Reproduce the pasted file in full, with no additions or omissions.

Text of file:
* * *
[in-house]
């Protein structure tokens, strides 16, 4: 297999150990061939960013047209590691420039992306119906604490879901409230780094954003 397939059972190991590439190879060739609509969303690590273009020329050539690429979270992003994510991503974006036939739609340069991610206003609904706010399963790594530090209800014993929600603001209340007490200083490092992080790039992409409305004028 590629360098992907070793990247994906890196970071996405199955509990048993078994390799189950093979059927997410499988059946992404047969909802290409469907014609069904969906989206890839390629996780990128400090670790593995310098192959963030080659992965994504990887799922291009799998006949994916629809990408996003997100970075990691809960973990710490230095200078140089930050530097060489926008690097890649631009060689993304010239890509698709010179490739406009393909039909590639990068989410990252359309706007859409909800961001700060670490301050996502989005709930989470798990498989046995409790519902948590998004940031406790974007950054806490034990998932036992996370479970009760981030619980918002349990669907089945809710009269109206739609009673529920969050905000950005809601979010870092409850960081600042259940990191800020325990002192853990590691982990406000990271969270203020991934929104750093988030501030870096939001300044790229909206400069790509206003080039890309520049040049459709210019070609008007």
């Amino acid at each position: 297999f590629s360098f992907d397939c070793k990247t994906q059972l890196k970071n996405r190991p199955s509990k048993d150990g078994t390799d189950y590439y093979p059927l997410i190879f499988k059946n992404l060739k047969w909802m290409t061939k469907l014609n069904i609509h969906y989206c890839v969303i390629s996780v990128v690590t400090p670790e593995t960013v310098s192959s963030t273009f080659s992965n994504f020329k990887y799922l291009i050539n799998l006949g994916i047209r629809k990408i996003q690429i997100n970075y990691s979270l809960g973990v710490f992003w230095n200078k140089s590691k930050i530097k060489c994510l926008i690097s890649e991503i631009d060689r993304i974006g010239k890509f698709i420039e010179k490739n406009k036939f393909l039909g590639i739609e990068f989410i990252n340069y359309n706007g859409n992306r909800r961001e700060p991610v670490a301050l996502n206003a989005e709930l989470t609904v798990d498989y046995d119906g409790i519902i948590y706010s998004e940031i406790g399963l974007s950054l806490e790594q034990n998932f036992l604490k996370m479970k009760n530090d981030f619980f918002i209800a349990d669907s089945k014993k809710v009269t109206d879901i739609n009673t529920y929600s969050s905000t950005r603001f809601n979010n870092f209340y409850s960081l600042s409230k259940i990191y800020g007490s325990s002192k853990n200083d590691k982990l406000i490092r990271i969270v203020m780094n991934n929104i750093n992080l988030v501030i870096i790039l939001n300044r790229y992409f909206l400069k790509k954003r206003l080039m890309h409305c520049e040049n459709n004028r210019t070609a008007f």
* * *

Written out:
[in-house]
């Protein structure tokens, strides 16, 4: 297999150990061939960013047209590691420039992306119906604490879901409230780094954003 397939059972190991590439190879060739609509969303690590273009020329050539690429979270992003994510991503974006036939739609340069991610206003609904706010399963790594530090209800014993929600603001209340007490200083490092992080790039992409409305004028 590629360098992907070793990247994906890196970071996405199955509990048993078994390799189950093979059927997410499988059946992404047969909802290409469907014609069904969906989206890839390629996780990128400090670790593995310098192959963030080659992965994504990887799922291009799998006949994916629809990408996003997100970075990691809960973990710490230095200078140089930050530097060489926008690097890649631009060689993304010239890509698709010179490739406009393909039909590639990068989410990252359309706007859409909800961001700060670490301050996502989005709930989470798990498989046995409790519902948590998004940031406790974007950054806490034990998932036992996370479970009760981030619980918002349990669907089945809710009269109206739609009673529920969050905000950005809601979010870092409850960081600042259940990191800020325990002192853990590691982990406000990271969270203020991934929104750093988030501030870096939001300044790229909206400069790509206003080039890309520049040049459709210019070609008007």
């Amino acid at each position: 297999f590629s360098f992907d397939c070793k990247t994906q059972l890196k970071n996405r190991p199955s509990k048993d150990g078994t390799d189950y590439y093979p059927l997410i190879f499988k059946n992404l060739k047969w909802m290409t061939k469907l014609n069904i609509h969906y989206c890839v969303i390629s996780v990128v690590t400090p670790e593995t960013v310098s192959s963030t273009f080659s992965n994504f020329k990887y799922l291009i050539n799998l006949g994916i047209r629809k990408i996003q690429i997100n970075y990691s979270l809960g973990v710490f992003w230095n200078k140089s590691k930050i530097k060489c994510l926008i690097s890649e991503i631009d060689r993304i974006g010239k890509f698709i420039e010179k490739n406009k036939f393909l039909g590639i739609e990068f989410i990252n340069y359309n706007g859409n992306r909800r961001e700060p991610v670490a301050l996502n206003a989005e709930l989470t609904v798990d498989y046995d119906g409790i519902i948590y706010s998004e940031i406790g399963l974007s950054l806490e790594q034990n998932f036992l604490k996370m479970k009760n530090d981030f619980f918002i209800a349990d669907s089945k014993k809710v009269t109206d879901i739609n009673t529920y929600s969050s905000t950005r603001f809601n979010n870092f209340y409850s960081l600042s409230k259940i990191y800020g007490s325990s002192k853990n200083d590691k982990l406000i490092r990271i969270v203020m780094n991934n929104i750093n992080l988030v501030i870096i790039l939001n300044r790229y992409f909206l400069k790509k954003r206003l080039m890309h409305c520049e040049n459709n004028r210019t070609a008007f």